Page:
How to Get Around Hampi
Most of the places in Hampi can only be discovered by walking. Bicycles, scooters and mopeds are other options. They are available for rent easily. You can hire any of them at a nominal cost from various shops. You can use your driving license or any other appropriate document as proof of identity. Another suitable option is hiring an auto-rickshaw driver cum tour guide for a day.
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Accommodation and Food
Several options are available, from lavish resorts with all amenities to economical guesthouses. You can stay either at Hospet or at the Hampi Bazaar. It offers economical lodging. However, on weekends or in peak season, prices can vary to 4–5 times the original cost. If you plan to visit during the holiday season, plan your accommodation well in advance.
Budget travellers can also get very basic accommodations on daily rentals as well. Main restaurants and cafes are situated in and around the Hampi Bazaar. Usual South Indian vegetarian food like idli & dosa for breakfast and the Thali meal for lunch is mainly available. You can also get western breakfast like pancakes in a few cafes.
Major Attractions of Hampi
Hampi has been one of the most noteworthy tourist spots. Market place, temples and ancient architectural sites are the main attractions of Hampi. You will discover something exciting at each and every corner of this place. Every monument has a story to tell. A few main places to visit in Hampi are:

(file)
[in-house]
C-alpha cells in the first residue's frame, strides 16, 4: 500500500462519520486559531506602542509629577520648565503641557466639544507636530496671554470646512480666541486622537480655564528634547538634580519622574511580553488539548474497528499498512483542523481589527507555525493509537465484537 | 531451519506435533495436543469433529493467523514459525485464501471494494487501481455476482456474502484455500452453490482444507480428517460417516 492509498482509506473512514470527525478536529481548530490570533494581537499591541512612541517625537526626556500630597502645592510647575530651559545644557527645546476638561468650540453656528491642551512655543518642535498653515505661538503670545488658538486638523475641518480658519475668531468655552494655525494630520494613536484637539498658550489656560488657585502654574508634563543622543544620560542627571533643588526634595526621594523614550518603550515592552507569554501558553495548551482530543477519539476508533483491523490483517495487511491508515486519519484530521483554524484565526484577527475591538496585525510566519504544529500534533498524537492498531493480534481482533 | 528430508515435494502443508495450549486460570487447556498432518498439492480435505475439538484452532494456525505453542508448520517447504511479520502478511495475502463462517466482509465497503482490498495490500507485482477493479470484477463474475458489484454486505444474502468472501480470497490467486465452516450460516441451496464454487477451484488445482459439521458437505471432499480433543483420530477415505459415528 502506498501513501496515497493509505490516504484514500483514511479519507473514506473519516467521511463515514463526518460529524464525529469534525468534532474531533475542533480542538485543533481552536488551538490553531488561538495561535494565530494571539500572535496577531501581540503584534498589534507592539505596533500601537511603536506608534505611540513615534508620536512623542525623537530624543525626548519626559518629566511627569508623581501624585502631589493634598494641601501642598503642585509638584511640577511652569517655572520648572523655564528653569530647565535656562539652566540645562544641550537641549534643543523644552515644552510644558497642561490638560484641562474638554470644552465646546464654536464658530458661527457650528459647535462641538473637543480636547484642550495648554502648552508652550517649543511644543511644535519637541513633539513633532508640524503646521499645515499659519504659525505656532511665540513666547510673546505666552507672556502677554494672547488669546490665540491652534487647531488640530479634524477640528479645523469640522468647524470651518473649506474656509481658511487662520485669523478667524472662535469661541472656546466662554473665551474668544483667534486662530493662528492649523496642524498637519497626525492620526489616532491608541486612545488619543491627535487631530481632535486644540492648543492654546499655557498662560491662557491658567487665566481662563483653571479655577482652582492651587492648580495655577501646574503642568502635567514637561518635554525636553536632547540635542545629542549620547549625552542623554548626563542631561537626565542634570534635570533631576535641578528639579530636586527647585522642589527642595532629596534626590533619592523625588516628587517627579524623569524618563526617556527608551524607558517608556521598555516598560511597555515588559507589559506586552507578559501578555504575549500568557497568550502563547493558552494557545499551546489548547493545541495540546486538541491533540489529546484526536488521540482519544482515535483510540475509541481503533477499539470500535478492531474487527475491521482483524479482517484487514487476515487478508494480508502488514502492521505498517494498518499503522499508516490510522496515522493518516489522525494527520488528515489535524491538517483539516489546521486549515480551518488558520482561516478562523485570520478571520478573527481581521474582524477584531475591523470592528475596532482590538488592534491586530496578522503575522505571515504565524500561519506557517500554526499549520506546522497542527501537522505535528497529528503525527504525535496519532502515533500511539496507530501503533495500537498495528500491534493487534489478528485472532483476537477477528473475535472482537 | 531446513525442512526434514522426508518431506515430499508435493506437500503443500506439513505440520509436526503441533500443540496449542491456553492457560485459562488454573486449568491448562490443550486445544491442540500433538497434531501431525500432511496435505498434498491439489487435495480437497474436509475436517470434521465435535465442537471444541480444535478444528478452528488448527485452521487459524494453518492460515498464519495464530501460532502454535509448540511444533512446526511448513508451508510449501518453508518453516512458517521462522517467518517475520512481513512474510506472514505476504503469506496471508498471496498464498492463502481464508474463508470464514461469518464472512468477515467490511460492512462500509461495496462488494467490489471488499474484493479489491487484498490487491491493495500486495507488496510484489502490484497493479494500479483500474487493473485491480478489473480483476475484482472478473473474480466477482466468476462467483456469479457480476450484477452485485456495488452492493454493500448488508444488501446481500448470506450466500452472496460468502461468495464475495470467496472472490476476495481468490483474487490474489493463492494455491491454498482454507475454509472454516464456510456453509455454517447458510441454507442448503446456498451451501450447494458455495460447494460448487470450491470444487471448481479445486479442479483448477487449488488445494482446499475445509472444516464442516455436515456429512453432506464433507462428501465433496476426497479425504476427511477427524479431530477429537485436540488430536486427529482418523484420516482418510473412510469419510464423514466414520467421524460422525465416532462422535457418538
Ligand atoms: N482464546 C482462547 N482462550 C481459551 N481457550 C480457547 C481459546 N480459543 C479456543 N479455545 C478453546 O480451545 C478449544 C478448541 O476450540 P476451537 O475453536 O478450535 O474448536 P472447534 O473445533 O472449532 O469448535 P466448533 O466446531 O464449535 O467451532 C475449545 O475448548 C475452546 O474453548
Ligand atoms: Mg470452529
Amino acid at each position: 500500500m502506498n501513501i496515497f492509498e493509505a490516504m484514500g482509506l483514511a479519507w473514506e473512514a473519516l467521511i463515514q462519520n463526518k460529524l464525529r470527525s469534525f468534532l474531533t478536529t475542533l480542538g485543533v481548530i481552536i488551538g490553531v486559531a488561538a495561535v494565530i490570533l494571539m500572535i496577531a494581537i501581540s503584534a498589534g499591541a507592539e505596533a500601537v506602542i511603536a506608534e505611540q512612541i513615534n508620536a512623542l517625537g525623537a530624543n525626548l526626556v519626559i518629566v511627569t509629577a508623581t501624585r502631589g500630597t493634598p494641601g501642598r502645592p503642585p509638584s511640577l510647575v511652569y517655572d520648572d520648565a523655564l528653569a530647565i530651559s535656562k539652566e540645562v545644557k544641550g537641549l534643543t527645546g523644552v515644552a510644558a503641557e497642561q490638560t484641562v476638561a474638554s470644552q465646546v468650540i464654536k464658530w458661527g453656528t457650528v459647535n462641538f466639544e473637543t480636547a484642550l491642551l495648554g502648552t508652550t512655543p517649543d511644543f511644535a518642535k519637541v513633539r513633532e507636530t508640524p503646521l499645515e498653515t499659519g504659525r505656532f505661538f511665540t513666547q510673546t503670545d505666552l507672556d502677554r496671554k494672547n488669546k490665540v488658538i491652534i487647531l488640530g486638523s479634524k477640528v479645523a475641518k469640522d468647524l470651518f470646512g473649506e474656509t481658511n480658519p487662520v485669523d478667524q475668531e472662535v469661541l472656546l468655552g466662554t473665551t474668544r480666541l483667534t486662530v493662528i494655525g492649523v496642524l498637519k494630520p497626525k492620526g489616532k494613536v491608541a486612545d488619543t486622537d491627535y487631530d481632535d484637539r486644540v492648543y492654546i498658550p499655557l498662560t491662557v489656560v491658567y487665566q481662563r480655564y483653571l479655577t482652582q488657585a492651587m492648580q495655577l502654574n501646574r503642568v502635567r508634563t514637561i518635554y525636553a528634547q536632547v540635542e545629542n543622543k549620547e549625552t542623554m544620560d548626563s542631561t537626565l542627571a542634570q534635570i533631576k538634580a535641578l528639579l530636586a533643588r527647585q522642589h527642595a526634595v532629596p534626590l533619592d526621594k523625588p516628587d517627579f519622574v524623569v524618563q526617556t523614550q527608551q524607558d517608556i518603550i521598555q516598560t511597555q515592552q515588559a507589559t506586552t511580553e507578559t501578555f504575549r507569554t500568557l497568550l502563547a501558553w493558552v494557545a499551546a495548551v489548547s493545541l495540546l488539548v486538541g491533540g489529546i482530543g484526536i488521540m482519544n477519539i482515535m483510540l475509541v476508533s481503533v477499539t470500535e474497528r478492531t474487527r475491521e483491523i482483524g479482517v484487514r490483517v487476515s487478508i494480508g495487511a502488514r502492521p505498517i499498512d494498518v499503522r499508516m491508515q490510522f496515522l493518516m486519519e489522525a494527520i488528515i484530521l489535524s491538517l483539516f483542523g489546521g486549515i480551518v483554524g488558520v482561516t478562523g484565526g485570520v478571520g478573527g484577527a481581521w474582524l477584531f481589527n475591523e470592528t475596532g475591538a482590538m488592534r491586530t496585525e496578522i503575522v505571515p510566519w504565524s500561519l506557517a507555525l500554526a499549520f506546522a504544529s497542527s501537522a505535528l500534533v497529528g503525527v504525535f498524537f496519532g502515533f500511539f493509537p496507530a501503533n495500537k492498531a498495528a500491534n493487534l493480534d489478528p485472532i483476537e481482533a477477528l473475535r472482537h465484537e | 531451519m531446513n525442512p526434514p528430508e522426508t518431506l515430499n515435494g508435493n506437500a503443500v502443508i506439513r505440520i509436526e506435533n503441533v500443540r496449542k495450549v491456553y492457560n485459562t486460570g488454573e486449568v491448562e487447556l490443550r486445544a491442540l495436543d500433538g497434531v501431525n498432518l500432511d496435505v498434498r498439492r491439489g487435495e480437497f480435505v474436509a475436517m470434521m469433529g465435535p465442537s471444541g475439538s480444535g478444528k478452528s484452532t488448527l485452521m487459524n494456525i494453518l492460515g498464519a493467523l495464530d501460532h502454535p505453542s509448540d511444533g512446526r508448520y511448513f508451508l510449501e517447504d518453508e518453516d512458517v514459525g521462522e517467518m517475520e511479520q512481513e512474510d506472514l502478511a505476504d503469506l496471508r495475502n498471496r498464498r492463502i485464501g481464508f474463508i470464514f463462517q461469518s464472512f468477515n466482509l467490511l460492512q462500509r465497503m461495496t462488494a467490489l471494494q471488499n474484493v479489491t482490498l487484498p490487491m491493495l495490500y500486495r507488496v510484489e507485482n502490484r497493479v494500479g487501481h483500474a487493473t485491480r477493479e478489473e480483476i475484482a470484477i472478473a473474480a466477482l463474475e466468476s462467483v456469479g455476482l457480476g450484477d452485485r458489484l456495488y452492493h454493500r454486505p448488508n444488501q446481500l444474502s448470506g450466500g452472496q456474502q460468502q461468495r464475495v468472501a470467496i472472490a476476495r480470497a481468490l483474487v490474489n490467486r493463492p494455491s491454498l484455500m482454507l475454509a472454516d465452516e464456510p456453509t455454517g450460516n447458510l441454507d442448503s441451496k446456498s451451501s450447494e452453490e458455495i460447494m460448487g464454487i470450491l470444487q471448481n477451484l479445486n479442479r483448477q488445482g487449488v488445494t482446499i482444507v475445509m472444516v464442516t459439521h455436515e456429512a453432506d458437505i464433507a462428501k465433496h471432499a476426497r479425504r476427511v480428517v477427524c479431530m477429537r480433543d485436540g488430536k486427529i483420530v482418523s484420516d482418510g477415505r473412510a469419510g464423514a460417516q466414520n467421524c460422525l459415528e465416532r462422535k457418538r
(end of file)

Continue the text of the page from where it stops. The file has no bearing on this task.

- Vijaya Vitala Temple
- Virupaksha Temple
- Kadalekalu Ganesh Temple
- Royal Enclosure
- Hampi Bazaar
Other Must-See Attractions and Activities
- Watch the sunset from the Hemakunta hills.
- Go bouldering in Hampi.
- Walk up to the Matanga hills.
Local Culture of Hampi
Hampi is a perfect place for a peaceful and calming holiday. The official language of Hampi is Kannada. People mainly follow Hinduism and their chief source of income is the agriculture and tourism industry. Hampi can be seen at its best during the Hampi Festival, held every year. It is systematized by the Government of Karnataka.
This festival, also known as the Vijaya Utsav, is an annual event showcasing talent from various parts of the world. Musical events, puppet shows and various cultural activities are the main attractions of this festival. Entry to the Hampi Festival is free of cost.
Things to Consider Before Planning Your Trip to Hampi
- Though Hampi is a significant tourist destination, the amenities and services available at the site are basic.
- Hampi is not a crowded place but safe, even for solo travellers.
- Hampi does not have any ATMs but you will get many in Hospet.
- Hiring a good guide to travel around is always a good option in Hampi.
- Hampi is usually a tropical area. Carry nominal clothes. Wearing light cotton clothes is recommended.
- Hampi is a UNESCO World Heritage Site, therefore tripods or any kind of searchlights are prohibited.
This content is accurate and true to the best of the author’s knowledge and is not meant to substitute for formal and individualized advice from a qualified professional.
© 2021 Prachi Srivastava